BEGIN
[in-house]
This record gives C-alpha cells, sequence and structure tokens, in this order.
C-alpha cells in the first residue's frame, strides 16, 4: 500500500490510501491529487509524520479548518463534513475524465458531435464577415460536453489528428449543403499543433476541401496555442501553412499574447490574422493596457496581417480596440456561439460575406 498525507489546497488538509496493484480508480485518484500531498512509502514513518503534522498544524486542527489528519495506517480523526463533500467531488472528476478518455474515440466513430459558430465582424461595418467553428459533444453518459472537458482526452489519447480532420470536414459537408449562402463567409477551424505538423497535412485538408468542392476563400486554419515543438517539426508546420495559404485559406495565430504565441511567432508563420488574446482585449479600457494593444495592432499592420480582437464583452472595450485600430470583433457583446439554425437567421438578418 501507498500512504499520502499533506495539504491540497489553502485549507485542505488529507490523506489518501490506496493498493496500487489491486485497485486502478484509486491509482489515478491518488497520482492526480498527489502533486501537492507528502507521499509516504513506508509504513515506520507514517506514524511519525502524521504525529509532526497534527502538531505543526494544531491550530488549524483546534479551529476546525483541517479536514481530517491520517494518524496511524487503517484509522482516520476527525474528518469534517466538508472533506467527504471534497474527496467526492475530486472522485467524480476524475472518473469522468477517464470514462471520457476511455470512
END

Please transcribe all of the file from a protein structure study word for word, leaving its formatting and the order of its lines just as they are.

[in-house]
This record gives C-alpha cells, sequence and structure tokens, in this order.
C-alpha cells in the first residue's frame, strides 16, 4: 500500500490510501491529487509524520479548518463534513475524465458531435464577415460536453489528428449543403499543433476541401496555442501553412499574447490574422493596457496581417480596440456561439460575406 498525507489546497488538509496493484480508480485518484500531498512509502514513518503534522498544524486542527489528519495506517480523526463533500467531488472528476478518455474515440466513430459558430465582424461595418467553428459533444453518459472537458482526452489519447480532420470536414459537408449562402463567409477551424505538423497535412485538408468542392476563400486554419515543438517539426508546420495559404485559406495565430504565441511567432508563420488574446482585449479600457494593444495592432499592420480582437464583452472595450485600430470583433457583446439554425437567421438578418 501507498500512504499520502499533506495539504491540497489553502485549507485542505488529507490523506489518501490506496493498493496500487489491486485497485486502478484509486491509482489515478491518488497520482492526480498527489502533486501537492507528502507521499509516504513506508509504513515506520507514517506514524511519525502524521504525529509532526497534527502538531505543526494544531491550530488549524483546534479551529476546525483541517479536514481530517491520517494518524496511524487503517484509522482516520476527525474528518469534517466538508472533506467527504471534497474527496467526492475530486472522485467524480476524475472518473469522468477517464470514462471520457476511455470512